For many Capetonians, the answer is a surprising yes, according to local company Gourmet Grubb, a local company that is the first in the world to create ice cream made from insect larvae.
Before you choke on your breakfast, it’s important to note that there aren’t actual whole insects adding a creepy crawly crunch to the top of your chocolate swirl. They’re processed into a highly nutritious milk first, which is then made into ice cream.
Gourmet Grubb co-founder and product developer Leah Bessa said they created the ice cream to help consumers overcome the mental block of eating insects - which are nutrient-dense and environmentally friendly and could be the future of sustainable protein production.
“It’s a vehicle to break down barriers to eating insects, to demonstrate that insects don’t have to be this scary thing in your preconceived ideas,” Bessa said.
“We’ve been pleasantly surprised by people’s reactions.”
Bessa is a food scientist who did her Master's at Stellenbosch University, studying insects as a protein source, and is currently studying and researching for her PhD.
She has developed a dairy-free milk made from insects called EntoMilk, which is the base ingredient of Gourmet Grubb ice creams.
The insects used to create the milk are the larvae of Hermetia illucens, commonly known as the black soldier fly. They are farmed locally in Cape Town, but Bessa can’t reveal exactly how they turn insect larvae into milk.
“We’re protecting the process at the moment because we’re the first people in the world to create it,” she said.
EntoMilk packs a surprising nutritional punch: it’s way higher in protein than dairy milk, contains no carbohydrates and is rich in iron, zinc and calcium.
According to a study published in the National Centre for Biotechnology Information, the larvae contain 42% crude protein and 29% fat.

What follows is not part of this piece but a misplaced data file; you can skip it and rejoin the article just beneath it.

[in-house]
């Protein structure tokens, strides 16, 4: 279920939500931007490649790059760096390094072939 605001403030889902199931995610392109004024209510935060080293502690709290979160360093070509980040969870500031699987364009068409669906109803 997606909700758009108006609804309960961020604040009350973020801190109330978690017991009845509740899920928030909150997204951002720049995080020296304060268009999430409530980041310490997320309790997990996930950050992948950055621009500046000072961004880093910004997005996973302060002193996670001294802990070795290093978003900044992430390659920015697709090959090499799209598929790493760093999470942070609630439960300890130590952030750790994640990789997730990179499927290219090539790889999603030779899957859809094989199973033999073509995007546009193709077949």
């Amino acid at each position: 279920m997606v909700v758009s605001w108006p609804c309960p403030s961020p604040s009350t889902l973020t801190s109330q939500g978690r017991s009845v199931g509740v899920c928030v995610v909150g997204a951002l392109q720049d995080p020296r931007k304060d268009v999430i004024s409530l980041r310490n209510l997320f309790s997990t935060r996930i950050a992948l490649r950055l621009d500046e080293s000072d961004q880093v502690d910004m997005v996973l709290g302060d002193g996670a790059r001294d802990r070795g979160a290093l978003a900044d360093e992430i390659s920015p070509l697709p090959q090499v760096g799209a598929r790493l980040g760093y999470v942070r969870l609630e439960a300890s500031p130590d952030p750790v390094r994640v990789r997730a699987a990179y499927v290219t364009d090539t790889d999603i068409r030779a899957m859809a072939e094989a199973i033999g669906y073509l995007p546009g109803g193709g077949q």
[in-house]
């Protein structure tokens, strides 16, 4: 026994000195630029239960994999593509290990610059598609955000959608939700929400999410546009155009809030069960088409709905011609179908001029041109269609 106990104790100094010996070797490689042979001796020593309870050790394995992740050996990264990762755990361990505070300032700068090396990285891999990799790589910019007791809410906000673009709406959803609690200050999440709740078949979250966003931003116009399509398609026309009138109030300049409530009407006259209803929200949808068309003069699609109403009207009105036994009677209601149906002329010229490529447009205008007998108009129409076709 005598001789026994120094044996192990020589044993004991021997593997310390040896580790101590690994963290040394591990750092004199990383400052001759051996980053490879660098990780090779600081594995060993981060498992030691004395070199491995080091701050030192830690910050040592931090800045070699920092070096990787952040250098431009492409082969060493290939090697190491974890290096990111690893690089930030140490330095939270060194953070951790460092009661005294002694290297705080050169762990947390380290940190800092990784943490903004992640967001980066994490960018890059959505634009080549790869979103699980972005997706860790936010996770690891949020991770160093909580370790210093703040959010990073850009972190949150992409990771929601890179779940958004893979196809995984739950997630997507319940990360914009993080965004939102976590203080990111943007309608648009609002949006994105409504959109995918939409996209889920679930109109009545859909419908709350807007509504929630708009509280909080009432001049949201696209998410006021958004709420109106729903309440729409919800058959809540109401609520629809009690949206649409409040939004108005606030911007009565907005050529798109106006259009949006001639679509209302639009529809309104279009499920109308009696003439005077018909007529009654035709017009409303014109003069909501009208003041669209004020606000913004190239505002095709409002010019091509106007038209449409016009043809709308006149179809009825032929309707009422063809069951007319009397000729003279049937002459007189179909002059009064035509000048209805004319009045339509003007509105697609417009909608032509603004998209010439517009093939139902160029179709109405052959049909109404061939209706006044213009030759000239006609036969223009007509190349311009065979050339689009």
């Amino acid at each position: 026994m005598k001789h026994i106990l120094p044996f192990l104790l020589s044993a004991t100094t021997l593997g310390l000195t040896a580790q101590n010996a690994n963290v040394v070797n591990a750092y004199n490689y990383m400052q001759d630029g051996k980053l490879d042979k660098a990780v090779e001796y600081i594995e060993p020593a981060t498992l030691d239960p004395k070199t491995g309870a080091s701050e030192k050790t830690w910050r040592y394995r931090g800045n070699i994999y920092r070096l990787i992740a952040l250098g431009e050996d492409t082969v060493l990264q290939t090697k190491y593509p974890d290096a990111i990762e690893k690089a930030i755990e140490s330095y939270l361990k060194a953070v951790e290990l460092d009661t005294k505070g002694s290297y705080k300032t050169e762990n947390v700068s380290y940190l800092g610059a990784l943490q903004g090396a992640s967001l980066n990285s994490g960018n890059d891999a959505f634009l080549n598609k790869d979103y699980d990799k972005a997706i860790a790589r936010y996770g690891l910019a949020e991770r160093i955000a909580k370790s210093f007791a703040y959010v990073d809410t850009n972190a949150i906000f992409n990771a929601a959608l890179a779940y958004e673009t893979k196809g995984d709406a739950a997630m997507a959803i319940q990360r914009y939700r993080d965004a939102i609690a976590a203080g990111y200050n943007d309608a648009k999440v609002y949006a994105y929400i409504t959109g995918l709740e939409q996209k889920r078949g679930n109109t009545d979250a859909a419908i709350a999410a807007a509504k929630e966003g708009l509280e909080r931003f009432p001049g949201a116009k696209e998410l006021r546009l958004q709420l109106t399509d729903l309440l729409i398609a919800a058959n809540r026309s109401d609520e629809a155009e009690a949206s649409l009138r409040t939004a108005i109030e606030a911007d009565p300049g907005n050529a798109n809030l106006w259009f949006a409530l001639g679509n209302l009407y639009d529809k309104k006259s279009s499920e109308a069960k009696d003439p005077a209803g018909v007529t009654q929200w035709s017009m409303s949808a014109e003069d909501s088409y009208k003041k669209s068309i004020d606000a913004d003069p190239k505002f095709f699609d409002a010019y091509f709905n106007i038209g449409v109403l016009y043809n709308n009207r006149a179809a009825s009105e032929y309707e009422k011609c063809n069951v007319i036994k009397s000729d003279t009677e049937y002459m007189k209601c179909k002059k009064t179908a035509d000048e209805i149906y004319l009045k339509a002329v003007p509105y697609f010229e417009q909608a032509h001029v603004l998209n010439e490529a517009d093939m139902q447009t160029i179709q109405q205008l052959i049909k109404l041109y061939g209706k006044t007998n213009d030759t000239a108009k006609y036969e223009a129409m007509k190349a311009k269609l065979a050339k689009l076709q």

But the real shock value is in how much insect farming beats livestock for environmental friendliness.
“The efficiencies are astronomical,” Bessa said.
“Insects are about 12 times more efficient at converting their food into protein than cattle.”
In addition, insects produce almost no greenhouse gases, they consume very little water, the farming requires comparatively tiny amounts of land, they only take 10 to 18 days to grow, and they feed on waste.
“Vegetable matter, grains, stuff that would typically be discarded or given to pig feed, is being recycled by the larvae into high-quality protein,” Bessa said.
Farming insects also completely avoids the concerns over animal cruelty that surround livestock farming.
Insects can’t be domesticated, so the environment provided for them in the farms has to exactly recreate their optimum natural habitat in order to get them to grow and reproduce.
In a 100m2 farming space, scientists are currently able to get a yield of three tons per day, Bessa said, and unlike animals their entire body mass is eaten, with no wastage whatsoever.
In keeping with their health mission, the Gourmet Grubb ice cream recipe is not your usual sugar-filled, fat-packed treat. It’s made using just three ingredients: EntoMilk, raw honey, and natural flavouring. It comes in dark chocolate, peanut butter and chai latte.
“The flavour to me is really good,” Bessa said.
“No one to date has eaten it and said it’s disgusting and reminds them of insects.”
If you’re curious to try it, Gourmet Grubb ice cream is currently available at the Old Biscuit Mill market on Saturdays, or you can collect a tub of grub goodness at the offices in Paarden Eiland.